Electrifying news!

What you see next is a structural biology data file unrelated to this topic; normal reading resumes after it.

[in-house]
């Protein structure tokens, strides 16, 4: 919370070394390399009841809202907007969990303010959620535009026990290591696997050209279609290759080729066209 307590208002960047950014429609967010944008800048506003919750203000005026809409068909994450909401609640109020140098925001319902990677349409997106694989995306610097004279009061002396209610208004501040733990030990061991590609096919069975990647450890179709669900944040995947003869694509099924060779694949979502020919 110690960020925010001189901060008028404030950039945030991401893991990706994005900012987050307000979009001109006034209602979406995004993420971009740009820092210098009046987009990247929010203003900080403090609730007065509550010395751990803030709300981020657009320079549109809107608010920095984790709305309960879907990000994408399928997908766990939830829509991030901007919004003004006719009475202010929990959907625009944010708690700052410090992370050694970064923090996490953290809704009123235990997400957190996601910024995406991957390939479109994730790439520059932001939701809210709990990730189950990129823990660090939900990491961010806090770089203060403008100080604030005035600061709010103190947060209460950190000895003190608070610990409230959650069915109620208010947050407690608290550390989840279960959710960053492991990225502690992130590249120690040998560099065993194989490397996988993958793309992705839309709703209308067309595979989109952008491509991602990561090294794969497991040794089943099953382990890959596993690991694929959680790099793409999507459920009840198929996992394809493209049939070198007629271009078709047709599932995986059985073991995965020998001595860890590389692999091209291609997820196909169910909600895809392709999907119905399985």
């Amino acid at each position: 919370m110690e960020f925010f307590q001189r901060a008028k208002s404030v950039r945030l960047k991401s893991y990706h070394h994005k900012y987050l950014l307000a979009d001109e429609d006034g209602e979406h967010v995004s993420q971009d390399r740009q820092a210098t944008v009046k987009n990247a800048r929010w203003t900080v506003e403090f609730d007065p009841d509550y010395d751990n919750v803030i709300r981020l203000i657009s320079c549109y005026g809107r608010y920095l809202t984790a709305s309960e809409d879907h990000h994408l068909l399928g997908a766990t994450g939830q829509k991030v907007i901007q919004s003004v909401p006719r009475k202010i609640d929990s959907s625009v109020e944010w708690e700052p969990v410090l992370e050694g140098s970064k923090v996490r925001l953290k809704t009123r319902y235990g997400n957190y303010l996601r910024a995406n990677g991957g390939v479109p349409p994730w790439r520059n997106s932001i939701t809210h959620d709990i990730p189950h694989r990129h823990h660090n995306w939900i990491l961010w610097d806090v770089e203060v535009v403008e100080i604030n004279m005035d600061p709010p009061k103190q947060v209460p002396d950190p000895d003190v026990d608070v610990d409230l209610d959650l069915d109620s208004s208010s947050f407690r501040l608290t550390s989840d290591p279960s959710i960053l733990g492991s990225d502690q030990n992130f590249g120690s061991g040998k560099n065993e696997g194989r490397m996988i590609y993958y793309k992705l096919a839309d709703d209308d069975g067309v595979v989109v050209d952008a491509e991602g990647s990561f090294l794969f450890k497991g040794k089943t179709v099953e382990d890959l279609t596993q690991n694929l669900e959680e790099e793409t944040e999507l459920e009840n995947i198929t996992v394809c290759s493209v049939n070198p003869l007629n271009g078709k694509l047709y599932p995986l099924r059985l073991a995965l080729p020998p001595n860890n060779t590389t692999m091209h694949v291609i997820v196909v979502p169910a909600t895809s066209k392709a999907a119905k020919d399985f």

According to the August issue of Nature Communications, research at Michigan State University (MSU) has revealed how Geobacter bacteria grow as films on electrodes and generate electricity that can be scaled to industrial levels. The biofilm is a combination of cells with cytochromes, metal-based proteins and pili protein filaments, discovered and patented by MSU’s Gemma Reguera, Associate Professor of Microbiology. The article elaborated that each cell is a power plant, generating electrical discharges that are delivered to the underlying electrode using a network of cytochromes and pili – a hair-like appendage found on the surface of many bacteria. The cytochromes reportedly act as transformers and towers supplying electricity to the city, and the pili are akin to powerlines that connect the towers to the grid.